When investigating a stock, it's crucial to figure out exactly what you're paying for. Ask yourself: What are the risks involved? What is a fair return for being exposed to these risks? What kind of growth rate needs to be sustained for me to earn this return? And given the competitive landscape, future demand, and management's ability, are these assumptions reasonable? Then, compare your stock's risk/reward characteristics with market alternatives. You want to be sure you're getting the biggest "home run" bang out of your limited investment buck.

Eagles or Googles?
To illustrate, take a look at this overly simplified choice between two stocks.

Let's say at the beginning of 2006, you were looking to purchase a single stock with your hard-earned Christmas bonus. In January '06, Internet search giant Google (NASDAQ:GOOG) was grabbing all of the financial headlines; its stock was consistently hitting all-time highs of more than $450 while selling at an earnings multiple of about 60. At the same time, if you were able to turn your attention away from non-Google-related news, you would've noticed that teen-apparel retailer American Eagle Outfitters (NASDAQ:AEOS) was trading near its 52-week low of around $23 and at a P/E of 14. So, given a choice between these two stocks in January, which one would you have bought?

Well, if you'd chosen Google shares -- the stock with the highest fan support, growth rate, and cheeriest consensus at the time -- you would be down about 10% right now. However, if you'd bought American Eagle stock instead -- which, at the time, was batting miserably and being assaulted with jeers and boos from analysts -- you'd be up almost 100% today. What could possibly account for such a wide discrepancy in returns? Again, it's the expectations.

Expect the worst; hope for the best
In general terms, Google shares had astronomical growth assumptions baked into its price. The instant Google reported earnings that came in under the old expectations bar, the stock plummeted off its highs and has yet to return to its January levels. In other words, Google shares had A-Rod-like expectations written all over them.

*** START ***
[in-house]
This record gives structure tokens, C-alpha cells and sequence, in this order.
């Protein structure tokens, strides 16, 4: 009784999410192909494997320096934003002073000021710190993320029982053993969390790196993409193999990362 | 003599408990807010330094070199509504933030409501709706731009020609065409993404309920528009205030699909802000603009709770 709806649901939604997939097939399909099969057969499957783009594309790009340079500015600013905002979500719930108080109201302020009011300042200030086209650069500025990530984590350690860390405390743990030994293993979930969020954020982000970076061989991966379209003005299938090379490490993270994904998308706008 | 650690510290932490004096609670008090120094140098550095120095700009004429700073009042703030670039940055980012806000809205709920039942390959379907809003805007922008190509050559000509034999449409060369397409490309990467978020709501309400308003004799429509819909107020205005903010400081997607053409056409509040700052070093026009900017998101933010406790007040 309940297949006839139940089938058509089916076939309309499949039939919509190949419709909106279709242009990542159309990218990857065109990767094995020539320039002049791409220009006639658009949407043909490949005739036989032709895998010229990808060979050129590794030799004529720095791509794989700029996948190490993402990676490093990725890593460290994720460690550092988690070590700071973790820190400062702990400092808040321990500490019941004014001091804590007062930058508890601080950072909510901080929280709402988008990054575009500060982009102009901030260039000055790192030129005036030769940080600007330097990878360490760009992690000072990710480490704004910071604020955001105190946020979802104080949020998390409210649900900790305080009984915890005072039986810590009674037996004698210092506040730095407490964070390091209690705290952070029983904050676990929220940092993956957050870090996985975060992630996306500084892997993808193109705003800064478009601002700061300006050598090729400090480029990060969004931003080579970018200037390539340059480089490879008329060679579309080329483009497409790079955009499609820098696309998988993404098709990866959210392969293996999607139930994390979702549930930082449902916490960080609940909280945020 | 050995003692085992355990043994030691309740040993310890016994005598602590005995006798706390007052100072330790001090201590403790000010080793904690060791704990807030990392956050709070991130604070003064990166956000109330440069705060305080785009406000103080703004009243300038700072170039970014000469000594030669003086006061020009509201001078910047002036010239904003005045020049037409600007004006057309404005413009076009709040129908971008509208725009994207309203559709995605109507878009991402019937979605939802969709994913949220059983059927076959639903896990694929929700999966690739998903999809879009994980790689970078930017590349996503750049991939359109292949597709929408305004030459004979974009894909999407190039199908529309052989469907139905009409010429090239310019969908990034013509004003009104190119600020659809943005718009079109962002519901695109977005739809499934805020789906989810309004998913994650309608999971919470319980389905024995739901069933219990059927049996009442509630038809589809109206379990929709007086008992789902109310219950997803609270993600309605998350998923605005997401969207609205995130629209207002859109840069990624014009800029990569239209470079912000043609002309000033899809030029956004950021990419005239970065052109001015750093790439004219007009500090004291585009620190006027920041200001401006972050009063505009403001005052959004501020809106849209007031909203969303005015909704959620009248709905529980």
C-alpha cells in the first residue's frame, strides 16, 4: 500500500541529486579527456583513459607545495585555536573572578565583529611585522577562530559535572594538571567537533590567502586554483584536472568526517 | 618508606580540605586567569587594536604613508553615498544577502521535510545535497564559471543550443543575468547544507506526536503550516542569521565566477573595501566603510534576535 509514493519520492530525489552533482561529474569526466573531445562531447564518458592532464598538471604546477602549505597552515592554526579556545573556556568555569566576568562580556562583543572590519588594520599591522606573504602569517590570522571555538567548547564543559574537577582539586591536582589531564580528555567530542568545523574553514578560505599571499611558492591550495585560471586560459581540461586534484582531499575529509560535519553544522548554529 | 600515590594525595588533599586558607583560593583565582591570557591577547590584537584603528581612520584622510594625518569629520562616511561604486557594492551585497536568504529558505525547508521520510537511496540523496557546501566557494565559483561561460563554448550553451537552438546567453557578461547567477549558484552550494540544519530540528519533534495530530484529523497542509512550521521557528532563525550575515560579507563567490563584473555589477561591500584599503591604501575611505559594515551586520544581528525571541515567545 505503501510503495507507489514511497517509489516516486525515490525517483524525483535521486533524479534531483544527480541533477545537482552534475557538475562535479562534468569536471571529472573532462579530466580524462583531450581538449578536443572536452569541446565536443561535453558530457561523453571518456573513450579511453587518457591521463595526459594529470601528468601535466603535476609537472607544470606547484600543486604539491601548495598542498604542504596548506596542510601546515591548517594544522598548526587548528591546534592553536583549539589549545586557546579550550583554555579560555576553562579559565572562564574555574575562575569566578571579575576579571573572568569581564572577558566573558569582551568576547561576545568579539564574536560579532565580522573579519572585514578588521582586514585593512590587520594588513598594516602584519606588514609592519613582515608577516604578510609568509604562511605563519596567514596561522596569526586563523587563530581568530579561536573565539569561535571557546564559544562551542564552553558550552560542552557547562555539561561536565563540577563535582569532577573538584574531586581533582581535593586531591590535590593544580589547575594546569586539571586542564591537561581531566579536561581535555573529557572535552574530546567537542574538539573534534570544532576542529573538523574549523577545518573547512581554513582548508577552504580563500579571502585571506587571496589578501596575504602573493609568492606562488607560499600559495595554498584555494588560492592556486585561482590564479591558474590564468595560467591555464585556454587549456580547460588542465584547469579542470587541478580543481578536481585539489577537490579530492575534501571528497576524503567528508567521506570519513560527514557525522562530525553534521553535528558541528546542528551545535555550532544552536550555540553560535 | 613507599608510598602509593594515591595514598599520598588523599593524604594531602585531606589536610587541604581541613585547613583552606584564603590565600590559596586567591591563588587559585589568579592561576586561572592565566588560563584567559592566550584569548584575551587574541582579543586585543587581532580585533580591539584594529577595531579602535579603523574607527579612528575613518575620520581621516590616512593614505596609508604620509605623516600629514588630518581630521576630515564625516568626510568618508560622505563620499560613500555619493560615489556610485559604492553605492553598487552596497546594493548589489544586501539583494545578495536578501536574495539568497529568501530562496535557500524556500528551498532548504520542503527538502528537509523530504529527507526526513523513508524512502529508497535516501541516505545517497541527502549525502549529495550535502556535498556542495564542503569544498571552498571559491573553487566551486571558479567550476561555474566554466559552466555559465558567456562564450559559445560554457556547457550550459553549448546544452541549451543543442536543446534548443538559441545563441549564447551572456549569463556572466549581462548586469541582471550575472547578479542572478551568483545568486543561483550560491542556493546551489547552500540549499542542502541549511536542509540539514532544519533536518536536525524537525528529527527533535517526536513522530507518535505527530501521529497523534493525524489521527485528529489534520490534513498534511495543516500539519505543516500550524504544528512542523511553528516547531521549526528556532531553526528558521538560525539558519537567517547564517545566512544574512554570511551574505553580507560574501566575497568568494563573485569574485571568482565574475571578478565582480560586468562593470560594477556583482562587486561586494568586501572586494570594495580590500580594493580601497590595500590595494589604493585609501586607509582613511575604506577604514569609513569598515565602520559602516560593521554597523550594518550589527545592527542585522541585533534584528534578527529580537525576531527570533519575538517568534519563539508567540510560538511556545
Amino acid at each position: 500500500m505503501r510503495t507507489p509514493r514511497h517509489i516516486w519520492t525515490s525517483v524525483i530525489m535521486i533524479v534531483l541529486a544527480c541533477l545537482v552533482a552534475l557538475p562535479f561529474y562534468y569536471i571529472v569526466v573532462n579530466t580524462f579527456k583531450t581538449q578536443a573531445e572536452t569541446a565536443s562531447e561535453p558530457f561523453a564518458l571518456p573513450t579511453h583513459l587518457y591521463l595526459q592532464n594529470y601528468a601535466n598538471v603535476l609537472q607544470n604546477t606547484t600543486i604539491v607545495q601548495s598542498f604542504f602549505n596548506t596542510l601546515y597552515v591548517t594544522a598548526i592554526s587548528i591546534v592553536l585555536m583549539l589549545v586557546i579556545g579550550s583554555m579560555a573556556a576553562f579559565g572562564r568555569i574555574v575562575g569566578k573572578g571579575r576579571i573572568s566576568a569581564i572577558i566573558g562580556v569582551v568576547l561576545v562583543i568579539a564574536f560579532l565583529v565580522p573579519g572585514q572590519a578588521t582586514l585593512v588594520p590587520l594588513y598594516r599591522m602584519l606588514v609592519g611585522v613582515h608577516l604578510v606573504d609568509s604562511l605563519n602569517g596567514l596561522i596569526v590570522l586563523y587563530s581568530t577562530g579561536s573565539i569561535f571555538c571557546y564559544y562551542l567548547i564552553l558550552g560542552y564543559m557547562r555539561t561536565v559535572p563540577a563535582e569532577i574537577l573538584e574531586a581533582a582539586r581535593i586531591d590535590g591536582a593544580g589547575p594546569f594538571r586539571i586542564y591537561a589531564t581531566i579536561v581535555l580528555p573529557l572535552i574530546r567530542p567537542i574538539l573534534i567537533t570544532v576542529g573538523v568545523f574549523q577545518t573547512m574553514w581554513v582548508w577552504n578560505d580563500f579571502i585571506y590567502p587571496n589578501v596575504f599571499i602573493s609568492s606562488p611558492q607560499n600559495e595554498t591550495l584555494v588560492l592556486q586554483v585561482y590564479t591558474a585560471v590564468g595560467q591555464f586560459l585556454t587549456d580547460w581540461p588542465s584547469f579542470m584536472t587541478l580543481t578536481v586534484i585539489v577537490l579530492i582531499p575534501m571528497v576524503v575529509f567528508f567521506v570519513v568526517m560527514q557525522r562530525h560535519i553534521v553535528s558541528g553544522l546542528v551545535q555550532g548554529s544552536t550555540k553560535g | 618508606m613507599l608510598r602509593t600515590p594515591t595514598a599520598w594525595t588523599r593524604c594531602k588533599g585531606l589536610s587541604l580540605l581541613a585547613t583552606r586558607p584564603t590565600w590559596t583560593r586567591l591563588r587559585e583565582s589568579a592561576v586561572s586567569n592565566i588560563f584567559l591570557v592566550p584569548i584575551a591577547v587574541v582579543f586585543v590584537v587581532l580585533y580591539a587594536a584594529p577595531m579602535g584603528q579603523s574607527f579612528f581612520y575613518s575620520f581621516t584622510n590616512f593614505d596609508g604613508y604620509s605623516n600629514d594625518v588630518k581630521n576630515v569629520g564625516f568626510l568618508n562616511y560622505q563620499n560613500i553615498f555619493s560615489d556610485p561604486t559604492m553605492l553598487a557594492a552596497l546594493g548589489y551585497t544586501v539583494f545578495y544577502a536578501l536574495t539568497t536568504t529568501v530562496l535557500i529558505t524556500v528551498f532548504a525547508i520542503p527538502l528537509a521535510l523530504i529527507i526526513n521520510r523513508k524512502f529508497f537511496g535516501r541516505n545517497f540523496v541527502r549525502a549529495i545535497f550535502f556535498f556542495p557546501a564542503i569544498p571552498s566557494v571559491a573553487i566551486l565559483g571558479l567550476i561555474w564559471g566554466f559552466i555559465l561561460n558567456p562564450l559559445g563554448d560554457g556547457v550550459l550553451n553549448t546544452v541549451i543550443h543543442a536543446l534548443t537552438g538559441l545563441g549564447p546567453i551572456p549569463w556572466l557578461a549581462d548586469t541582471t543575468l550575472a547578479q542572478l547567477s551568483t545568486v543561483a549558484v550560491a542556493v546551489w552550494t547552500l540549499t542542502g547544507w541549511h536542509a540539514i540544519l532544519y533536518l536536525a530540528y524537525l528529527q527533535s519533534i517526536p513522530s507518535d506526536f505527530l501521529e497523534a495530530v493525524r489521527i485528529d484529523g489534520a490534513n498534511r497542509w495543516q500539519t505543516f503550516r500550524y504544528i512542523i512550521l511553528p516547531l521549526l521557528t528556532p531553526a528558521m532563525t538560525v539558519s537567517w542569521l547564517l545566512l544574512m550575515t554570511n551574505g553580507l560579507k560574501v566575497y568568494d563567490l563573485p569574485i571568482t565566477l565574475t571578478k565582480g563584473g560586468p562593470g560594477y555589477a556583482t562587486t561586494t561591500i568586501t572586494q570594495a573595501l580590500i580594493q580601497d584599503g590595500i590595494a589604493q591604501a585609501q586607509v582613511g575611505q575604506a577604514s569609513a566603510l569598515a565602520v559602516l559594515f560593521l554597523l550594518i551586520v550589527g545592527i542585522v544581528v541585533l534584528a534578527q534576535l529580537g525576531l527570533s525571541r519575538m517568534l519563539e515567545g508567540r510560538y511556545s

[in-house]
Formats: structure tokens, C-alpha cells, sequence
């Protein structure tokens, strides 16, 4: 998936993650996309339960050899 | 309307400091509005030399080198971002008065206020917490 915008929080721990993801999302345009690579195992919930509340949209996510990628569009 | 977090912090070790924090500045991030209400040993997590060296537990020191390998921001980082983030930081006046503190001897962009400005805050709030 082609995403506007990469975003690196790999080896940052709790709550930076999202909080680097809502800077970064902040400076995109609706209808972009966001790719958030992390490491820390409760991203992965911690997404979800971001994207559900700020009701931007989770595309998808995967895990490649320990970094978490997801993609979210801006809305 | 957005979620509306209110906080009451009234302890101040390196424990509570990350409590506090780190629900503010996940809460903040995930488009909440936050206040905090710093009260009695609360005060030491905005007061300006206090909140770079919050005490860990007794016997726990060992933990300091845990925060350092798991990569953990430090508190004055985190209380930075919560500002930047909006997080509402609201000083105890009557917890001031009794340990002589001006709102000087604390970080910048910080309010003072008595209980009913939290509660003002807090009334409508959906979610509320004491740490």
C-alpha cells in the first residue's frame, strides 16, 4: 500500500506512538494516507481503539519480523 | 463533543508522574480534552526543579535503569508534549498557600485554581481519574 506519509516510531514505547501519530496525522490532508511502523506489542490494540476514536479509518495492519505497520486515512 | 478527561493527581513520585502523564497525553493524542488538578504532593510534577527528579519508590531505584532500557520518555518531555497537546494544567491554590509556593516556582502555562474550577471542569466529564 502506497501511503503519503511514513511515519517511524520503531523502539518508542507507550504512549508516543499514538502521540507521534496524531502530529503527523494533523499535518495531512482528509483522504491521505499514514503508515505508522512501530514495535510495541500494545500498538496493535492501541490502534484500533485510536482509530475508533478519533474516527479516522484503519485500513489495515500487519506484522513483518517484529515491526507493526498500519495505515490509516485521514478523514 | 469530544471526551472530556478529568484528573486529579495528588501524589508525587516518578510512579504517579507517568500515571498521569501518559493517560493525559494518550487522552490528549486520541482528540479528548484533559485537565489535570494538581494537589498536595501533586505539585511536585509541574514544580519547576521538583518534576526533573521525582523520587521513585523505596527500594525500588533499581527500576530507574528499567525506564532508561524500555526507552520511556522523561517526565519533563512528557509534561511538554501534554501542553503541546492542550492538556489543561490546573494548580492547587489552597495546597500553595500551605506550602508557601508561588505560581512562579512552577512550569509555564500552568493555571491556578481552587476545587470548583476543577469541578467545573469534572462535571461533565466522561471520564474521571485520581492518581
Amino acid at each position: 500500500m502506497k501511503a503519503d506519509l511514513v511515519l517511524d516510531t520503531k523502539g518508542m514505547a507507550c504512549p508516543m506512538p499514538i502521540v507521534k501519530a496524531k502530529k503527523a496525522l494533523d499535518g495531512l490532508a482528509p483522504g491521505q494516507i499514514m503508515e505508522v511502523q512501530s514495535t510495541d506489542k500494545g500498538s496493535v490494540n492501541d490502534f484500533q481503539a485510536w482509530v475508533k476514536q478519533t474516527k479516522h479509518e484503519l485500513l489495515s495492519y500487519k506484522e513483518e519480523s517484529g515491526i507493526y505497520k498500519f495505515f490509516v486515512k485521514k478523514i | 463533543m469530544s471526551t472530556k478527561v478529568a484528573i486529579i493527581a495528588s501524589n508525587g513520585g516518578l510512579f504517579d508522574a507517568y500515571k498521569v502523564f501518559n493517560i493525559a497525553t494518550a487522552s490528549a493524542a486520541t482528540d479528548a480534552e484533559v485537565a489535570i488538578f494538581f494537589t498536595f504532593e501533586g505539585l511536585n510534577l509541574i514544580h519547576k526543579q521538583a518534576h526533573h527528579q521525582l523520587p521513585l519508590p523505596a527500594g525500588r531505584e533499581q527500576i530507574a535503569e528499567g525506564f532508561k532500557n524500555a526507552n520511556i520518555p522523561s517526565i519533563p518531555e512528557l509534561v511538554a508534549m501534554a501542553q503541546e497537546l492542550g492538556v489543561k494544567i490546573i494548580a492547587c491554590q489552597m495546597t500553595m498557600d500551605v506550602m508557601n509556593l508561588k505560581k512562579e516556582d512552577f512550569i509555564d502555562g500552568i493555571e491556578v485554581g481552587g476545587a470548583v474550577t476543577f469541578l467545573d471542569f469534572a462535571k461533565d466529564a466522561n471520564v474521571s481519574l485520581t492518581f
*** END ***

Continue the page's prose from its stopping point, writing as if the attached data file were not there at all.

On the other hand, American Eagle shares were being priced with uncommonly poor growth expectations, given the company's strong track record and operating history. Once American Eagle reported numbers that even slightly indicated that these lowly forecasts were unwarranted, its shares left the building and haven't come back down since.

Question your assumptions
Of course, this is a basic explanation, and we'd need to take a closer look at the fundamental drivers to understand why these companies reported the results they did. The point, though, is that by taking the time to ask some constructive questions, you force yourself to consider the specific assumptions implied in the stock's purchase price.

You might just find that the stock you're attracted to -- even if it has some of the prettiest-looking stats in the league -- might actually have a tough time living up to the expectations of the manic, obsessive, and overly critical fans over on Wall Street.

For related Foolishness, see "Great Company, Lousy Investment."

Starbucks is a Motley Fool Stock Advisor recommendation.

Fool contributor Brian Pacampara owns shares of American Eagle. If you're like the frugal, penny-pinching general managers over at Inside Value, give the newsletter service a try free for 30 days. They'll come up with stocks that resemble Joe Mauer and Freddy Sanchez, who each won batting titles this year but get paid less than $400,000 for their efforts. Talk about some great bargains. Alex who? The Fool's disclosure policy is always a major-league performer.